Rarely a week goes by when questions aren’t raised about the structure of the EL Education curriculum, which the Fort Madison Community School District adopted in the fall of 2019 for grades K – 5, and the fall of 2020 for grades 6 – 8. The questions go something like this: “Why do we have to spend so much time on one topic?” “Why do we spend eight weeks on fossils?” “How can I keep my students interested in trees for so long?” Just this morning, I read a lengthy post on an Open Up Resources/EL Education Facebook group questioning this very thing: “Why spend so long on one topic?” Full disclosure: three years ago, my voice would have joined the chorus. Now, I can (somewhat) easily answer these questions by turning to the work of Natalie Wexler. Wexler is an education writer, and much like APM journalist Emily Hanford, has a lot to say about the state of literacy instruction in our country.
A Focus on Skills
For a long time (perhaps 40 years or more), American schools have focused on teaching reading comprehension skills, such as main idea, compare and contrast, making inferences, drawing conclusions, summarizing, and visualizing. I can testify to this trend by looking at the stacks of materials (binders, posters, and notebooks) that I have stored away in my attic since leaving the classroom three years ago to become a literacy instructional coach. If you had told me then that my job as an instructional coach would be anything other than supporting teachers in building a love for reading in their students while improving their instruction around reading skills like the above mentioned, I would have called you a liar.
In Wexler’s 2019 article “Elementary Education has Gone Terribly Wrong,” featured in The Atlantic, she explains that “American elementary education has been shaped by a theory that goes like this: Reading—a term used to mean not just matching letters to sounds but also comprehension—can be taught in a manner completely disconnected from content. Use simple texts to teach children how to find the main idea, make inferences, draw conclusions, and so on, and eventually they’ll be able to apply those skills to grasp the meaning of anything put in front of them.” This is a theory that I fully embraced. I firmly believed that I was serving my students well by providing materials on a wide range of topics while hammering away at applying reading skills, usually with a focus on one skill for a week, before moving onto the next skill. The topics covered in that week or so of instruction often varied widely, even from one day to the next. My belief was that through exposure to many topics with a laser-focus on reading skills, my students were walking away as ” jacks of many trades.” They would have knowledge of many topics, and their focus on skills could be applied to any topic. It makes sense, but when compared to an approach that is focused on content over skills, it quickly erodes.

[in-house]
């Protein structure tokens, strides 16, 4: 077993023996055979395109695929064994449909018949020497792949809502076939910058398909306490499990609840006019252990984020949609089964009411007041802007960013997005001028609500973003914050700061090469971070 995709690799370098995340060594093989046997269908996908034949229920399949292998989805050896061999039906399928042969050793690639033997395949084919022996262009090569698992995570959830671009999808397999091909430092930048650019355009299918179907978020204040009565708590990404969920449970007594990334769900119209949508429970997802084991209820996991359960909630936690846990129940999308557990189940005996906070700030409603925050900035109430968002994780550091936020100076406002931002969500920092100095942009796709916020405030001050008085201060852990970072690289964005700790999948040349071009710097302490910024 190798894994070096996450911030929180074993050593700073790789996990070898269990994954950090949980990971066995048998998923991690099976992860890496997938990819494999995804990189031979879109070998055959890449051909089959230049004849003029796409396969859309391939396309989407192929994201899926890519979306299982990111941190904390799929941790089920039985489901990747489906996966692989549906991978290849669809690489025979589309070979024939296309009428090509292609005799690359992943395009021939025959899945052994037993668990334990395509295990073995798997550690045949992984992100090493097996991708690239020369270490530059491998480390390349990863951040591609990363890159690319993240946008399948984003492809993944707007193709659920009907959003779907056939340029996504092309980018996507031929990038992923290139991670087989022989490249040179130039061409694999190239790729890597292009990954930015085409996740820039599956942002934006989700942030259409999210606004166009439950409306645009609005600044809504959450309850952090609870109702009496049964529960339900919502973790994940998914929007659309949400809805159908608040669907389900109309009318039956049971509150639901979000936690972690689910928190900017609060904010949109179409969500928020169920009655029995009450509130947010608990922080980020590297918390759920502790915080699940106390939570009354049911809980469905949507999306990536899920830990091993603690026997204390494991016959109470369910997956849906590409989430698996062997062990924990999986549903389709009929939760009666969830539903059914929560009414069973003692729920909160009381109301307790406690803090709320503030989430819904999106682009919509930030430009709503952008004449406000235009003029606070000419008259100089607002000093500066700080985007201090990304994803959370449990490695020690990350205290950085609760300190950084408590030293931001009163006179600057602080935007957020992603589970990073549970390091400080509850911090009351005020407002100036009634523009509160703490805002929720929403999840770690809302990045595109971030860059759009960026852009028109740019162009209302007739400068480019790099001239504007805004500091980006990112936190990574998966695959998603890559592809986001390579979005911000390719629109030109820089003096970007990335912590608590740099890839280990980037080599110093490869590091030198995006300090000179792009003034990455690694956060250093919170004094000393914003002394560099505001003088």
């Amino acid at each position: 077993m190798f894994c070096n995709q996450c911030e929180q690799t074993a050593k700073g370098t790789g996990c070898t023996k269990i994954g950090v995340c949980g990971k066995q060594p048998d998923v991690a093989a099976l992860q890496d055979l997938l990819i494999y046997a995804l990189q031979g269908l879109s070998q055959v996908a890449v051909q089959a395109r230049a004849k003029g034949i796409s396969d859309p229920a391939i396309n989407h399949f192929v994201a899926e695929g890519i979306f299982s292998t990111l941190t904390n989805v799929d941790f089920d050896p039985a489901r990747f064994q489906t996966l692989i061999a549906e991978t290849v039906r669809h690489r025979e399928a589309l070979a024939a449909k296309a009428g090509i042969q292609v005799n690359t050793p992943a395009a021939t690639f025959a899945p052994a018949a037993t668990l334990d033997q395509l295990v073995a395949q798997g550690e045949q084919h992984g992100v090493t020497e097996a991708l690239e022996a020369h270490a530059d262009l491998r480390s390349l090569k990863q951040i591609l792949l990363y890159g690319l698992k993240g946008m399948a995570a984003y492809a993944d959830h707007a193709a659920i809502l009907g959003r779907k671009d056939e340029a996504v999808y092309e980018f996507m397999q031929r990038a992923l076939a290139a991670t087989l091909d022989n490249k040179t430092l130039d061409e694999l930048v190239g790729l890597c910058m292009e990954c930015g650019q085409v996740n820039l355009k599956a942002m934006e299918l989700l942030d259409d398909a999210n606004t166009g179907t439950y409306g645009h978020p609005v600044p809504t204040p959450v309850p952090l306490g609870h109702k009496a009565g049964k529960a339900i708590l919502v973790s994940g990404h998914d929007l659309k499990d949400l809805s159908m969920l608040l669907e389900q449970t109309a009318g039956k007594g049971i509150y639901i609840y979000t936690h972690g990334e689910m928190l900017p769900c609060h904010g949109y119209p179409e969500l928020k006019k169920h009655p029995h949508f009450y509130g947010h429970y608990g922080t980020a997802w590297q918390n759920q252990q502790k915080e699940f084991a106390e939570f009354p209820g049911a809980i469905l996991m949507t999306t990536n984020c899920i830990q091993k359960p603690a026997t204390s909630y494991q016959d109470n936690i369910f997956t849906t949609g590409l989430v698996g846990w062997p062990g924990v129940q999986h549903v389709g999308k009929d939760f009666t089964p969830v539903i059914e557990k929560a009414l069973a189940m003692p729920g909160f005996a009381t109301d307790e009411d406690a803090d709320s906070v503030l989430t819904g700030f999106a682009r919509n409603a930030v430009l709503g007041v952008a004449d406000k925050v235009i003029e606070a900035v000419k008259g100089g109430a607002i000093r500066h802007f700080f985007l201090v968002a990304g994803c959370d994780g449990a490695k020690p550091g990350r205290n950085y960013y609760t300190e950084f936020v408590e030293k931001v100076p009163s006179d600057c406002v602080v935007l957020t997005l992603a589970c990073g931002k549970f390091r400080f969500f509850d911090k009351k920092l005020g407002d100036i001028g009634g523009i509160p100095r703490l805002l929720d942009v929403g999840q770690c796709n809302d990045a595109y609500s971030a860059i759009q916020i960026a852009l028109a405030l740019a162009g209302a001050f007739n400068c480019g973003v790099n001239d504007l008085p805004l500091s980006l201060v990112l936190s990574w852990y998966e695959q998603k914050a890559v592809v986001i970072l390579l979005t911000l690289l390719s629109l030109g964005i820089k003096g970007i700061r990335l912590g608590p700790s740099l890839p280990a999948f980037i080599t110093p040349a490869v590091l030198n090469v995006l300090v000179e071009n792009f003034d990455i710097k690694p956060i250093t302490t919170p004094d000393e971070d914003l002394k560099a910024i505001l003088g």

I shudder to think of the materials that I gathered in the last 15 years to use with my students around reading instruction. It was (and is) easy to turn to the internet to find materials on any topic. Teachers Pay Teachers is a hotspot for materials organized by hard-working teachers who have tried and tested their self-created materials. Like the topics I covered with my students, such materials are randomly organized. They serve as supplements to an existing curriculum (something which many school districts lack), but should not be relied on for the basis of instruction. There is much to be said for a vetted curriculum that has a clear scope and sequence, across grade levels, containing sequential and explicit instructional materials.
A Focus on Content
In 2000, the National Reading Panel released a report of their findings. The findings indicated that it was absolutely imperative that literacy instruction include systematic and explicit instruction around phonemic awareness and phonics. This is one of the best findings that came out of the report, although districts continue to drag their feet when it comes to adopting curriculum that does just what the panel suggested. One of the negative effects of the National Reading Panel’s findings was the focus on teaching reading skills, rather than content. Natalie Wexler expands on this idea in her book The Knowledge Gap, a MUST read. According to Wexler, “After the release of the report, the number of teacher-training programs that included courses on reading comprehension skills and strategies ballooned, rising from 15 percent in 2006 to 75 percent ten years later.” No wonder I approached reading instruction the way I did.